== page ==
House Republicans who profess an allegiance to local democracy outdid themselves in the hypocrisy department last week as they trampled on the District of Columbia’s right to home rule.
Not content with measures that restrict the district from using its locally raised tax dollars for abortions for low-income women, the Republican-controlled House also voted to roll back the city’s decriminalization of marijuana and gut city gun laws.
It is now up to the Senate and President Barack Obama to get rid of these perfidious measures; let’s hope Democrats have the spine to stand up for the district.
The House on Wednesday approved a rider to an appropriations bill funding the District of Columbia that would block the city from enforcing virtually all of its gun restrictions, leaving in place only federal gun law.
A federal court has upheld the restrictions on assault weapons and registration requirements enacted by the district after its handgun ban was overturned by the Supreme Court, but that was of no consequence to Rep. Thomas Massie, R-Ky., who sponsored the measure. Far more important was the opportunity to grandstand for folks back home.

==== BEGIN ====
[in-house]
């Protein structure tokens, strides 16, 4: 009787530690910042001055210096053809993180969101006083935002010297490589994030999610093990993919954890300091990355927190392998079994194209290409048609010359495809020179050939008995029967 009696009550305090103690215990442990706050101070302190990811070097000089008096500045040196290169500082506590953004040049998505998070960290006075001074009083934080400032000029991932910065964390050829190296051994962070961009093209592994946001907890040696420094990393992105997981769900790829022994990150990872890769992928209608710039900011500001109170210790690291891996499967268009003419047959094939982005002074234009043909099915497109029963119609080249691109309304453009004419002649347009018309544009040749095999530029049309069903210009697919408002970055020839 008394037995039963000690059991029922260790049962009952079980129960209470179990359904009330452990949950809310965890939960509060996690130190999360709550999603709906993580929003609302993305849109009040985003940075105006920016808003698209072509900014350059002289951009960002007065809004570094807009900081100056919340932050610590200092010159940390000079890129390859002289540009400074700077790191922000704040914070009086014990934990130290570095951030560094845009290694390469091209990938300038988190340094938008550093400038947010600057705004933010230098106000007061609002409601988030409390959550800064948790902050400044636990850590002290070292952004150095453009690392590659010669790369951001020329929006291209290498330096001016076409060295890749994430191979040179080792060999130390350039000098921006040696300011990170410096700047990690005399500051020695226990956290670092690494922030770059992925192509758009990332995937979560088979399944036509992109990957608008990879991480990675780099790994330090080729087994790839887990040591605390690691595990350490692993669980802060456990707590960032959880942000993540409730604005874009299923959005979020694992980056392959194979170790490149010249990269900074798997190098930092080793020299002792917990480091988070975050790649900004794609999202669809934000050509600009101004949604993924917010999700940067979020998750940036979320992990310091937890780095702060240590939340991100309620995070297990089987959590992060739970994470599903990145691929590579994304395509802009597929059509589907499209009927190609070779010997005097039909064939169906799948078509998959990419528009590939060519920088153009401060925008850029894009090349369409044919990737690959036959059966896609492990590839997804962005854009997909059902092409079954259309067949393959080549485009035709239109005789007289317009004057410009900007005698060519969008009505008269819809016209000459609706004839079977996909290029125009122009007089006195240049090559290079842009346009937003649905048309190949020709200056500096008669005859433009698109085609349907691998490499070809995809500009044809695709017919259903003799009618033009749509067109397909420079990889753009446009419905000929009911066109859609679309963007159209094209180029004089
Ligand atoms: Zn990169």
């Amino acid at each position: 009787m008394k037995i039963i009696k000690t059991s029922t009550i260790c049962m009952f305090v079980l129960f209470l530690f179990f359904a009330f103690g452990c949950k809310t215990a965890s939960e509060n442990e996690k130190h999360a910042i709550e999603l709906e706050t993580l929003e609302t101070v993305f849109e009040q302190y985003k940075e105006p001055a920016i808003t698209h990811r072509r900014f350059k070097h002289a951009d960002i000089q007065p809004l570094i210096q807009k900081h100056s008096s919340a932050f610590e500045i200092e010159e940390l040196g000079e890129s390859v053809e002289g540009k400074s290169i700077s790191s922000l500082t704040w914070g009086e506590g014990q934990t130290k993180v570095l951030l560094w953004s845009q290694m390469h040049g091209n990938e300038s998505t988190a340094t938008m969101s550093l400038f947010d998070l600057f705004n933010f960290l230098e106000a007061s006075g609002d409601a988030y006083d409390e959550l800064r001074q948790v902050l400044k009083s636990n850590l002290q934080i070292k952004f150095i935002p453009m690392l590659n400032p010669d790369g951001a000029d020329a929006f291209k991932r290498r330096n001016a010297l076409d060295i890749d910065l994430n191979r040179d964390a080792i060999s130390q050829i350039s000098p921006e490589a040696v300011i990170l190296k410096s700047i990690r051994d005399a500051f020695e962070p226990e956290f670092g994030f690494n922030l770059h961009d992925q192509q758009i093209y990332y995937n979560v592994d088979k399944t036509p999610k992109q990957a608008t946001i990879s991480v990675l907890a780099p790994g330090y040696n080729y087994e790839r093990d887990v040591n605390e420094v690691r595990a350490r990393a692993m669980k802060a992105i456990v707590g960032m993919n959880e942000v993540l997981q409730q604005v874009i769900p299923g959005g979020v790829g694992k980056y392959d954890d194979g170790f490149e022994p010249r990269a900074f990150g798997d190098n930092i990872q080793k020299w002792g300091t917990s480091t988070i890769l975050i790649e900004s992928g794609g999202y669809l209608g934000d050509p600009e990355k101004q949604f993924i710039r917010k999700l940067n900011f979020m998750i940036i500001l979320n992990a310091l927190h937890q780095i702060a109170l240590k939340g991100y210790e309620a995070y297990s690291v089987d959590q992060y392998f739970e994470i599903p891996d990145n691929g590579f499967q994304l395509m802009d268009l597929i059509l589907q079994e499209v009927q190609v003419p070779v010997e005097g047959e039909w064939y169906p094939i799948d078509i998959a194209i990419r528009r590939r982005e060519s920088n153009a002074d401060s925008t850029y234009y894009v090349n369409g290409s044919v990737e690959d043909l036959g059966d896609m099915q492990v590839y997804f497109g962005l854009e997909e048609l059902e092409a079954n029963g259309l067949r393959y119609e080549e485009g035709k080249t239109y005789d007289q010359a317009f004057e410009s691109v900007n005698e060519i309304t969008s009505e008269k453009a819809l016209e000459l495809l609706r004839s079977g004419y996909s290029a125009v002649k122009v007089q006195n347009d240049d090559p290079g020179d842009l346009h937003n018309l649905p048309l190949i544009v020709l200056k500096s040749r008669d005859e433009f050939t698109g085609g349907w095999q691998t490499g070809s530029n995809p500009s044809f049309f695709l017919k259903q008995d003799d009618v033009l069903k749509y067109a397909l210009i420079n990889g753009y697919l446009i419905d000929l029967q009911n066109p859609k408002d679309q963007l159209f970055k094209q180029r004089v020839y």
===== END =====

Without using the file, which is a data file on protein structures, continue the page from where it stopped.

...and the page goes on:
“This was an opportunity to have a vote,” he told reporters, according to the Washington City Paper, explaining that his constituents elected him as a pro-Second Amendment lawmaker and that he needs to show them where he stands.
Of course, Massie also has represented himself as adhering to the “tea party principle that says power should be devolved to the local level.” That he doesn’t see democracy applying to the district is in keeping with Congress’ history of disregard for the rights of citizens who live in the nation’s capital.
The bill now moves to the Senate. While we would like to think that Democratic control of that chamber will mean a slam dunk for the district, we remember how some Democratic lawmakers went along with an amendment stripping D.C. gun restrictions in 2009, fearful of the powerful gun lobby. That ultimately doomed the D.C. voting rights measure it was attached to.
In a veto threat issued before the House took its 241-181 vote on Massie’s ill-considered amendment, Obama struck the right tone. At stake, the president wrote, were “the principles of states’ rights and of district home rule.” Whether those principles will prevail remains to be seen.